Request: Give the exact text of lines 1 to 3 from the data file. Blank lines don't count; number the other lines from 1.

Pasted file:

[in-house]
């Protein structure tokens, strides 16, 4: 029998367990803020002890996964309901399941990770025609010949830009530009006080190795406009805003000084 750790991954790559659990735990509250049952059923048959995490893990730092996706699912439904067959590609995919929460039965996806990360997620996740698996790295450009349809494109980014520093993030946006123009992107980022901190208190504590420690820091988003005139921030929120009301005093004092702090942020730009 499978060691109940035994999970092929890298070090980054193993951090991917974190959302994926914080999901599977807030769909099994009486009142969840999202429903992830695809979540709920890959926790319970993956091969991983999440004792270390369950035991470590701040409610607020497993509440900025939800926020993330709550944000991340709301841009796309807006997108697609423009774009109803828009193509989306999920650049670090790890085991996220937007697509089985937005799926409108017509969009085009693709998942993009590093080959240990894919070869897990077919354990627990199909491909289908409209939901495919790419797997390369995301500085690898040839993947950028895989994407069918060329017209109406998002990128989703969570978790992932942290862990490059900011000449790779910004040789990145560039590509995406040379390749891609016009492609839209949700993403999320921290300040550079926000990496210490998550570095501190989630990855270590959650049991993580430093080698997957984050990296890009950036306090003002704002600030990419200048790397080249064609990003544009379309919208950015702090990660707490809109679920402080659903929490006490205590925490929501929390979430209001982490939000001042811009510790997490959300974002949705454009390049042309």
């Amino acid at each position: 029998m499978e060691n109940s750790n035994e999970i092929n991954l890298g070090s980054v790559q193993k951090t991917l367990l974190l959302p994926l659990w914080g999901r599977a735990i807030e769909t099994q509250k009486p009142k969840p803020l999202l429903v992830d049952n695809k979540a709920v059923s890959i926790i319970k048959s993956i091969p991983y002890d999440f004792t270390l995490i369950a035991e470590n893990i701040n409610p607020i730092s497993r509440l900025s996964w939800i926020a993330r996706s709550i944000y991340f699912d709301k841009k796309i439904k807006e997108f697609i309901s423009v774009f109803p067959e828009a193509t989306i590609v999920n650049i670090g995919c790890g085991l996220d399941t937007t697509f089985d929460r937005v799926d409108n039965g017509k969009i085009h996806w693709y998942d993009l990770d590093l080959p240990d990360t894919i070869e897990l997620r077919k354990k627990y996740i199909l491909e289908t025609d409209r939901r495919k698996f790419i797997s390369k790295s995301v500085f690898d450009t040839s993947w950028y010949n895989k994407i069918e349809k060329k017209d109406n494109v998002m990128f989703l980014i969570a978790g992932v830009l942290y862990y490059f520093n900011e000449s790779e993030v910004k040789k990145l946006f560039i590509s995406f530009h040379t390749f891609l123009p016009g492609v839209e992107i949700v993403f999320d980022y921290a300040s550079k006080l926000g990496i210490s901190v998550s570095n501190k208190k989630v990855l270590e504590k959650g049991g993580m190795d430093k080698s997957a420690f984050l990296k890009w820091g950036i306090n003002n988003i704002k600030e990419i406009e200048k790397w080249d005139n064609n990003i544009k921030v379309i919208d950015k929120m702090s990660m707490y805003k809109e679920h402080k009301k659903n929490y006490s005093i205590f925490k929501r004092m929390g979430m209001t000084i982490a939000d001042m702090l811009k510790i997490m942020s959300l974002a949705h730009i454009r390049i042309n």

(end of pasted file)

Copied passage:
[in-house]
């Protein structure tokens, strides 16, 4: 029998367990803020002890996964309901399941990770025609010949830009530009006080190795406009805003000084 750790991954790559659990735990509250049952059923048959995490893990730092996706699912439904067959590609995919929460039965996806990360997620996740698996790295450009349809494109980014520093993030946006123009992107980022901190208190504590420690820091988003005139921030929120009301005093004092702090942020730009 499978060691109940035994999970092929890298070090980054193993951090991917974190959302994926914080999901599977807030769909099994009486009142969840999202429903992830695809979540709920890959926790319970993956091969991983999440004792270390369950035991470590701040409610607020497993509440900025939800926020993330709550944000991340709301841009796309807006997108697609423009774009109803828009193509989306999920650049670090790890085991996220937007697509089985937005799926409108017509969009085009693709998942993009590093080959240990894919070869897990077919354990627990199909491909289908409209939901495919790419797997390369995301500085690898040839993947950028895989994407069918060329017209109406998002990128989703969570978790992932942290862990490059900011000449790779910004040789990145560039590509995406040379390749891609016009492609839209949700993403999320921290300040550079926000990496210490998550570095501190989630990855270590959650049991993580430093080698997957984050990296890009950036306090003002704002600030990419200048790397080249064609990003544009379309919208950015702090990660707490809109679920402080659903929490006490205590925490929501929390979430209001982490939000001042811009510790997490959300974002949705454009390049042309």
């Amino acid at each position: 029998m499978e060691n109940s750790n035994e999970i092929n991954l890298g070090s980054v790559q193993k951090t991917l367990l974190l959302p994926l659990w914080g999901r599977a735990i807030e769909t099994q509250k009486p009142k969840p803020l999202l429903v992830d049952n695809k979540a709920v059923s890959i926790i319970k048959s993956i091969p991983y002890d999440f004792t270390l995490i369950a035991e470590n893990i701040n409610p607020i730092s497993r509440l900025s996964w939800i926020a993330r996706s709550i944000y991340f699912d709301k841009k796309i439904k807006e997108f697609i309901s423009v774009f109803p067959e828009a193509t989306i590609v999920n650049i670090g995919c790890g085991l996220d399941t937007t697509f089985d929460r937005v799926d409108n039965g017509k969009i085009h996806w693709y998942d993009l990770d590093l080959p240990d990360t894919i070869e897990l997620r077919k354990k627990y996740i199909l491909e289908t025609d409209r939901r495919k698996f790419i797997s390369k790295s995301v500085f690898d450009t040839s993947w950028y010949n895989k994407i069918e349809k060329k017209d109406n494109v998002m990128f989703l980014i969570a978790g992932v830009l942290y862990y490059f520093n900011e000449s790779e993030v910004k040789k990145l946006f560039i590509s995406f530009h040379t390749f891609l123009p016009g492609v839209e992107i949700v993403f999320d980022y921290a300040s550079k006080l926000g990496i210490s901190v998550s570095n501190k208190k989630v990855l270590e504590k959650g049991g993580m190795d430093k080698s997957a420690f984050l990296k890009w820091g950036i306090n003002n988003i704002k600030e990419i406009e200048k790397w080249d005139n064609n990003i544009k921030v379309i919208d950015k929120m702090s990660m707490y805003k809109e679920h402080k009301k659903n929490y006490s005093i205590f925490k929501r004092m929390g979430m209001t000084i982490a939000d001042m702090l811009k510790i997490m942020s959300l974002a949705h730009i454009r390049i042309n």